The electronics and software giant Apple Inc. is known for a number of different reasons. But one reason their name has become a household name is because of the digital music player, the iPod.
As the iPod evolved, so did the music player’s functionality. People young and old now use iPods to listen to music, podcasts, watch movies and much more. But recently Apple Inc. made an announcement that impacts a number of consumers: certain iPod Nanos can potentially be dangerous products.
Specifically, iPod Nanos purchased between September 2005 and December 2006 could harm a user. Apple Inc. has warned that owners need to stop using their music player because it could may overheat. Apparently, the problem is in the battery. Some of the Nanos have batteries that are defective.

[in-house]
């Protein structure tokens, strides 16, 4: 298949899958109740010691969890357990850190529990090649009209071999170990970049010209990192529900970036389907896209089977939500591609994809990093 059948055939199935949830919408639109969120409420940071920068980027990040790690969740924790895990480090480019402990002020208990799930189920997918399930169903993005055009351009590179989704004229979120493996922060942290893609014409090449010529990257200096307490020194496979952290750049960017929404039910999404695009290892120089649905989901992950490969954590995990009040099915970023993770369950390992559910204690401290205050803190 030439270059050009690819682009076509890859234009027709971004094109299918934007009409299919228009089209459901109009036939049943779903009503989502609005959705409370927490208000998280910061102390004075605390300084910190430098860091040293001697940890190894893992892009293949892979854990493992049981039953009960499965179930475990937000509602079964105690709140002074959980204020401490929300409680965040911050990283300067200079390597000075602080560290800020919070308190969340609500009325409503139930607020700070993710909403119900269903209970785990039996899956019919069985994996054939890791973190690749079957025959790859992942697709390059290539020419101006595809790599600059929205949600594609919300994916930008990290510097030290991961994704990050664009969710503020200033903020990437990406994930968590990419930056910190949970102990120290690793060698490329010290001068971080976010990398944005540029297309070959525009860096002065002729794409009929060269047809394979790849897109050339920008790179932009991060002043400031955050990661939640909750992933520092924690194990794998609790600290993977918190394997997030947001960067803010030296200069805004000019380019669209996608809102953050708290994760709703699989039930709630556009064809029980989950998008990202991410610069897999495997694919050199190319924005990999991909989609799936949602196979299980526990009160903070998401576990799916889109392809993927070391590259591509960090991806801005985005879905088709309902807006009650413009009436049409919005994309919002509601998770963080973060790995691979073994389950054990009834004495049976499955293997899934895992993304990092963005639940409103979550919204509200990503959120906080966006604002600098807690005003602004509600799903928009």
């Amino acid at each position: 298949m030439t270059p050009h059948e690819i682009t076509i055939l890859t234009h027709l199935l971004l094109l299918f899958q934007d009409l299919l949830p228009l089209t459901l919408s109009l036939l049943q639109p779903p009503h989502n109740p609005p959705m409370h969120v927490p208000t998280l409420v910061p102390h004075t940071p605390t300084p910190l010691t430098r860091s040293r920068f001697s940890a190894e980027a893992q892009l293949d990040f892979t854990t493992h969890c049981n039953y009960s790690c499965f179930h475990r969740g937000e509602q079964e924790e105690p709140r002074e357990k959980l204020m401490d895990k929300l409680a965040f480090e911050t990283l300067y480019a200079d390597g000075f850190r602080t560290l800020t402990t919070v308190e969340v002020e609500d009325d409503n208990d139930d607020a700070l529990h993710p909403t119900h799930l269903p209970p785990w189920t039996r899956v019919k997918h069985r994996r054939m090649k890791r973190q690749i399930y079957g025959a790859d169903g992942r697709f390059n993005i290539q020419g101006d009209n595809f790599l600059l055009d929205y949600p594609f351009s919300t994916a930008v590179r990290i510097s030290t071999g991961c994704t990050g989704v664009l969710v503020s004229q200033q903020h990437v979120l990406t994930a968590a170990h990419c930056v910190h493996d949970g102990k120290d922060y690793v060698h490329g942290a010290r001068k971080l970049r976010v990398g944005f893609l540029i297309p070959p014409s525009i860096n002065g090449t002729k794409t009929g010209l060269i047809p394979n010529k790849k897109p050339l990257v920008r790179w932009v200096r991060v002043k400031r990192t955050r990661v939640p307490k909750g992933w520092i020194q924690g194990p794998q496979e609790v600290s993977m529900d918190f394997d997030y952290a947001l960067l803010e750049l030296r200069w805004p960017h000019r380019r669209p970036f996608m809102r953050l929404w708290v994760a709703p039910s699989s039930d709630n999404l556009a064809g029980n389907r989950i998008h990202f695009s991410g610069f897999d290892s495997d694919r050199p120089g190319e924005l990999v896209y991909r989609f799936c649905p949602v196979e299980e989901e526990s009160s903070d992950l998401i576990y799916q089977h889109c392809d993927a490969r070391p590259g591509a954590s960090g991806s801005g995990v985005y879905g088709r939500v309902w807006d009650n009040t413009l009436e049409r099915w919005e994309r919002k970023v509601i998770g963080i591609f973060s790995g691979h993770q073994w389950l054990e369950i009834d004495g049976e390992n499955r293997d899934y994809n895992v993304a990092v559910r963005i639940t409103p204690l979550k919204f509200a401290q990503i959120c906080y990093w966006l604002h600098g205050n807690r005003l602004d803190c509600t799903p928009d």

Apple Inc. has voluntarily offered to replace defective Nanos if consumers send them in. People who believe their iPod contains a defective battery can check on Apple’s website to be certain before asking for a replacement. At this point it seems like there have been few if any reported injuries related to overheating. However by announcing the potential issue and encouraging iPod owners to send back possibly harmful products, Apple Inc. can minimize future injuries.
But not all dangerous products are recalled before injuries occur. In fact, some recalls only occur because someone was seriously injured or killed. In those situations, victims and their families can seek compensation for expenses that resulted from the injury or death.
However suing a company over a defective product does not simply mean monetary compensation. In many instances, a lawsuit can hold the company accountable for endangering the public and help prevent future defective products from making their way into homes and stores.
Source: Forbes: “iPod People Problems: Apple Will Replace Some First Generation iPod Nanos,” Nov. 13, 2011